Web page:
We’ve run apprentice.io, a three-month apprenticeship for designers and developers, for the past four years. We’ve talked with other organizations, most recently through YesWeCode, about how to set up their own apprenticeships.
People love to mentor
A concern we’ve heard is “who will mentor?” Our experience has been that this is the easiest part. Designers and developers love to share their knowledge, tools, and techniques. It’s very satisfying to help someone else acquire new skills.
Put the word out within your organization. You might be surprised at how many people respond enthusiastically.
Prepare the mentors
Your people have product design, software engineering, and a variety of other soft and hard skills. They’re less likely to have formally mentored others before.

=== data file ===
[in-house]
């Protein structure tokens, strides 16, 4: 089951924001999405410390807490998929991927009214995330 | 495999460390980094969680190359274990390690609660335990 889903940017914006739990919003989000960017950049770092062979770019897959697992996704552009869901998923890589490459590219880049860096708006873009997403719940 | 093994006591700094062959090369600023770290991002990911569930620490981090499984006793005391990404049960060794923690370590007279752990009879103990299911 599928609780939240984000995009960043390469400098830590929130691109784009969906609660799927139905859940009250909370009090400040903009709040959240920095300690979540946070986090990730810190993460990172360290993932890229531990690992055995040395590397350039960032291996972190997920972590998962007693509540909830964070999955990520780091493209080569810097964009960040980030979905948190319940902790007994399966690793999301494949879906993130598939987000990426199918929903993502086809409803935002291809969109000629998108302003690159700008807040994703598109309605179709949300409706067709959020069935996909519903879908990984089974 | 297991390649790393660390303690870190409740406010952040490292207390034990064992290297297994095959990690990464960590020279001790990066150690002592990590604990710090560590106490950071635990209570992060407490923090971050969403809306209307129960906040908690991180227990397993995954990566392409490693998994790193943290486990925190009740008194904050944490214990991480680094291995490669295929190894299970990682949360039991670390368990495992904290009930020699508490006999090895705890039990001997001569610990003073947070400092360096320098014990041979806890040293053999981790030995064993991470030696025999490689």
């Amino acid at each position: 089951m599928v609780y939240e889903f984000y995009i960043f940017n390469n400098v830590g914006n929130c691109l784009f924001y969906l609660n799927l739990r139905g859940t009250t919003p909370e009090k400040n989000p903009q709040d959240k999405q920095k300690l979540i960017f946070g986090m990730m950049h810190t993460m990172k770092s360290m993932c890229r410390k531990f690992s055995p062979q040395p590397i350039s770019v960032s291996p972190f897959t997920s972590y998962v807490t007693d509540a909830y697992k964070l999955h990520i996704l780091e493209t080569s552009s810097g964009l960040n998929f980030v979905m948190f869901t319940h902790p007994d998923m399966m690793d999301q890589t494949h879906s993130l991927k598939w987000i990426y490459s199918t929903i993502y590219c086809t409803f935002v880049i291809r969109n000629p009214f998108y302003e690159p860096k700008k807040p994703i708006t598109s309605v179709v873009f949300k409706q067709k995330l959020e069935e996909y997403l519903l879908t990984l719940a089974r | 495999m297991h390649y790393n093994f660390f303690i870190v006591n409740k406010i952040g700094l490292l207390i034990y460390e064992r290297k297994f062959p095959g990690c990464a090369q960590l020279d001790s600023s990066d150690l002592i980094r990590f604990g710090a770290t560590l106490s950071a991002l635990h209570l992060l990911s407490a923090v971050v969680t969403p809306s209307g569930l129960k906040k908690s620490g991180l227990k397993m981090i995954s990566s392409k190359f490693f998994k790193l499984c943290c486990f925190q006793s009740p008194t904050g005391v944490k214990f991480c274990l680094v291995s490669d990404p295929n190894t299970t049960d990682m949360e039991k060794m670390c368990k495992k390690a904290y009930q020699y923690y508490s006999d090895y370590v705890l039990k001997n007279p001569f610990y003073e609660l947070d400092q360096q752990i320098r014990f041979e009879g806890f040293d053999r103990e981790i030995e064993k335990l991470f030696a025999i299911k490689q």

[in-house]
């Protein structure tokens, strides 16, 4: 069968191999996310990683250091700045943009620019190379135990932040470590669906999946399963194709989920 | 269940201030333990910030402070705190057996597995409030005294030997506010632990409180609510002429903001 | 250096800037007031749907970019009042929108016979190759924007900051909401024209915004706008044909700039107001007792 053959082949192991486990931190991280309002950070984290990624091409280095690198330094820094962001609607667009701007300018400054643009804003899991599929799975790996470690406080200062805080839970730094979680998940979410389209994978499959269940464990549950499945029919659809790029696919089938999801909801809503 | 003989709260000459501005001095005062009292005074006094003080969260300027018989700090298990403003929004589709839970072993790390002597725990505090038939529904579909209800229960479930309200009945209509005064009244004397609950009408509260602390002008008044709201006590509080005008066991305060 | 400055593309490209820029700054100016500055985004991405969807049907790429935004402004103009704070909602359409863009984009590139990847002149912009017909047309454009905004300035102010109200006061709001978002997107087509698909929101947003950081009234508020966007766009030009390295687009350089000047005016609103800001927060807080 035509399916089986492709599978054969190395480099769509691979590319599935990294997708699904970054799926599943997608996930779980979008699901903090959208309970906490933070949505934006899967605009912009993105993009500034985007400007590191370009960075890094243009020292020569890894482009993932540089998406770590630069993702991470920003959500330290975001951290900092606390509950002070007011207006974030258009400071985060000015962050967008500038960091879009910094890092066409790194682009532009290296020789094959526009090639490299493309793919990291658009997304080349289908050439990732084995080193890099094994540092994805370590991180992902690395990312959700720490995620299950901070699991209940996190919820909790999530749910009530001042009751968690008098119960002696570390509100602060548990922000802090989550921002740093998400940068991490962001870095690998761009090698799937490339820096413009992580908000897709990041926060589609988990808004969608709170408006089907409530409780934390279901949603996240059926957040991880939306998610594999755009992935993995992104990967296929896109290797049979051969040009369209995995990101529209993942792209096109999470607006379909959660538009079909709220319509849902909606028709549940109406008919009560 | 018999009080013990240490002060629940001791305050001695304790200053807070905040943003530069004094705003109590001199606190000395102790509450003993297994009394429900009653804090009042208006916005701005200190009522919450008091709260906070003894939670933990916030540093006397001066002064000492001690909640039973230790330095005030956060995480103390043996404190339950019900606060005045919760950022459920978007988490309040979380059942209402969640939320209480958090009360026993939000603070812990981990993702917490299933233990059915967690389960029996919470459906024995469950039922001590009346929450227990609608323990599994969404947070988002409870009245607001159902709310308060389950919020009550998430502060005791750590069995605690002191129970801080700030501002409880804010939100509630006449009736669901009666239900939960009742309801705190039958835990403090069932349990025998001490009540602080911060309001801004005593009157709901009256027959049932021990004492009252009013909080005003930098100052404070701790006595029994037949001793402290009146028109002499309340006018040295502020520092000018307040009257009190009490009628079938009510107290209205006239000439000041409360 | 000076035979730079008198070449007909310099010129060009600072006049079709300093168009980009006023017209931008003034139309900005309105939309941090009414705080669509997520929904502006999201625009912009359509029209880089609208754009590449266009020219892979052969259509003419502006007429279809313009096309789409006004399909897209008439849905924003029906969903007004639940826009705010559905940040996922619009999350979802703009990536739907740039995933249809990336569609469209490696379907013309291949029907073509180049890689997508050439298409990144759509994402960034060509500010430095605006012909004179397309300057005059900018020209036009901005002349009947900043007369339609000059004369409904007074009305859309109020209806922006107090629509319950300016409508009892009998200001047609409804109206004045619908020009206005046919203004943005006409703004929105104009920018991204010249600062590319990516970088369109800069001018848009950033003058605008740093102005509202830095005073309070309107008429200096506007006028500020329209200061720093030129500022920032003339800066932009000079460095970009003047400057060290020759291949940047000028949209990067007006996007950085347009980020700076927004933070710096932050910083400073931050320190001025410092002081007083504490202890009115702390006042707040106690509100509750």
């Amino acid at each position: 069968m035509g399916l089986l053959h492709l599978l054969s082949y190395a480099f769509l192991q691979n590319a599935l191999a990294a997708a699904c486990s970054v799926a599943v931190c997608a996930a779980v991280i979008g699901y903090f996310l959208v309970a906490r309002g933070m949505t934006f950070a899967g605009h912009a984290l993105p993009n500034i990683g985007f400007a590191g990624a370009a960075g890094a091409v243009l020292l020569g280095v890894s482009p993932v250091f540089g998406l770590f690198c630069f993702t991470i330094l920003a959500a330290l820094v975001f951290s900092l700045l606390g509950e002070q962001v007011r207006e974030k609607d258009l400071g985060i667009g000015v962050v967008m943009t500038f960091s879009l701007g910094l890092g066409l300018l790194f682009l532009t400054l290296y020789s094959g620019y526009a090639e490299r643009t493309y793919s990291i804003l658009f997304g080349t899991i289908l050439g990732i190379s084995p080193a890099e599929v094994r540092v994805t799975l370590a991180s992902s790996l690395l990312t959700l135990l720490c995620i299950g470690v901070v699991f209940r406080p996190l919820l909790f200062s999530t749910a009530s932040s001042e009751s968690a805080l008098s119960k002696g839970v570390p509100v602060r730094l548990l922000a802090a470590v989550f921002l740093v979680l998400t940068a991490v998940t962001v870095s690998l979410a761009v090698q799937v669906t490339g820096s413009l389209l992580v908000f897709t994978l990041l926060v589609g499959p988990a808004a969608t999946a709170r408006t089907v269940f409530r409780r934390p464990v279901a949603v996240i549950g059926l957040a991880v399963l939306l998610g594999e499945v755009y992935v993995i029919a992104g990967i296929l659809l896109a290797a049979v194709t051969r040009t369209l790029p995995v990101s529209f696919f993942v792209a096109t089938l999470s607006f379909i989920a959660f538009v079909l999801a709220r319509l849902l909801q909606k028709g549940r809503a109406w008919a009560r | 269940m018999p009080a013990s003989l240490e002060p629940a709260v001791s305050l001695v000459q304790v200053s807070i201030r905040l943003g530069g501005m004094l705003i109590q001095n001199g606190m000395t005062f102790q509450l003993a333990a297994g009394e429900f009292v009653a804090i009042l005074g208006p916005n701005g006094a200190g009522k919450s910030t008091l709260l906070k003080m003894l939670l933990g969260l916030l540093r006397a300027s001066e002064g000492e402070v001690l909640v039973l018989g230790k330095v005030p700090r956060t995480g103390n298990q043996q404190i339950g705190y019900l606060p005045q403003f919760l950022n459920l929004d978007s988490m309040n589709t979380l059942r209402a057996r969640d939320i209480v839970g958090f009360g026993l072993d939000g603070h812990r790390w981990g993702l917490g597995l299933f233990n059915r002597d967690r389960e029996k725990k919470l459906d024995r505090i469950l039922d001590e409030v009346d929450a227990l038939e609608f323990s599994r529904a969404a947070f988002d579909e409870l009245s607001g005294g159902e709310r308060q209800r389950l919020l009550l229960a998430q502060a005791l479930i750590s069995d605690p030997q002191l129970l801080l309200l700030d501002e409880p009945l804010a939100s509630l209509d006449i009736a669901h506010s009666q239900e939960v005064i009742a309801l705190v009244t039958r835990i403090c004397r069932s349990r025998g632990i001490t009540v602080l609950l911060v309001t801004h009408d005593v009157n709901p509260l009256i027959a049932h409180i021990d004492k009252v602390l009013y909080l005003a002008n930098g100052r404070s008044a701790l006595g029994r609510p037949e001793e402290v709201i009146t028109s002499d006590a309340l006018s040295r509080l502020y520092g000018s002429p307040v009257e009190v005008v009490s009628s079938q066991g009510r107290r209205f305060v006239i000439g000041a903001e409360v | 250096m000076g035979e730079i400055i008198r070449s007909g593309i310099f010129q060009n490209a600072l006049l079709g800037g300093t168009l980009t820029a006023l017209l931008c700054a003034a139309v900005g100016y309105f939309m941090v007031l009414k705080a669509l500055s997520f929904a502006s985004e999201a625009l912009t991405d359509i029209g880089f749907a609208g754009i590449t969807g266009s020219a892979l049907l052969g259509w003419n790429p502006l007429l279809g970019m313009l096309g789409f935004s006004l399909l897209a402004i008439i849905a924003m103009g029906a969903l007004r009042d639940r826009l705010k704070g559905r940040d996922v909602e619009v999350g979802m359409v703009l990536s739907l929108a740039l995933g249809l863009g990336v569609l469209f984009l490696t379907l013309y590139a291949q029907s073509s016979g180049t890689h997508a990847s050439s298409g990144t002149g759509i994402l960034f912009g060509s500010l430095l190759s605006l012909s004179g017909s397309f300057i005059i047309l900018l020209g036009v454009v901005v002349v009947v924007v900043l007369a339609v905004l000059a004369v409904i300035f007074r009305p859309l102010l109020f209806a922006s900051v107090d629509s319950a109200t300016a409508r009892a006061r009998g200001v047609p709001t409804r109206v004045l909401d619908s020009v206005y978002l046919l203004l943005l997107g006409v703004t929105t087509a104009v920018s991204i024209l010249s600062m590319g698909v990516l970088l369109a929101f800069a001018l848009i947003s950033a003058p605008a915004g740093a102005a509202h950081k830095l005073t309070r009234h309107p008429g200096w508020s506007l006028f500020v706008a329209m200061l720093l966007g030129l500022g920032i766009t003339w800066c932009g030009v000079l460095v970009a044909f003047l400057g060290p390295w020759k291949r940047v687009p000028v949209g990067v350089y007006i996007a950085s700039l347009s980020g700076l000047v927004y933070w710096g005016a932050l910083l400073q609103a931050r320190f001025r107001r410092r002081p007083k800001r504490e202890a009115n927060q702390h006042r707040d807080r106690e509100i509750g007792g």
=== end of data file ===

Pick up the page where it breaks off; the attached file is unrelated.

So before your mentors get an apprentice, put them through some kind of basic training.
For example, have them read Apprenticeship Patterns or Search Inside Yourself. Have them watch Emotional Intelligence and Feedback. Require that they’ve previously pair programmed for at least 100 hours. Share your Mentor Handbook on GitHub.
Those ideas are geared toward attuning the mentor to the needs of their future apprentice. Beyond technical skills, empathy and creating a cycle of open, honest feedback are the most important skills for a mentor.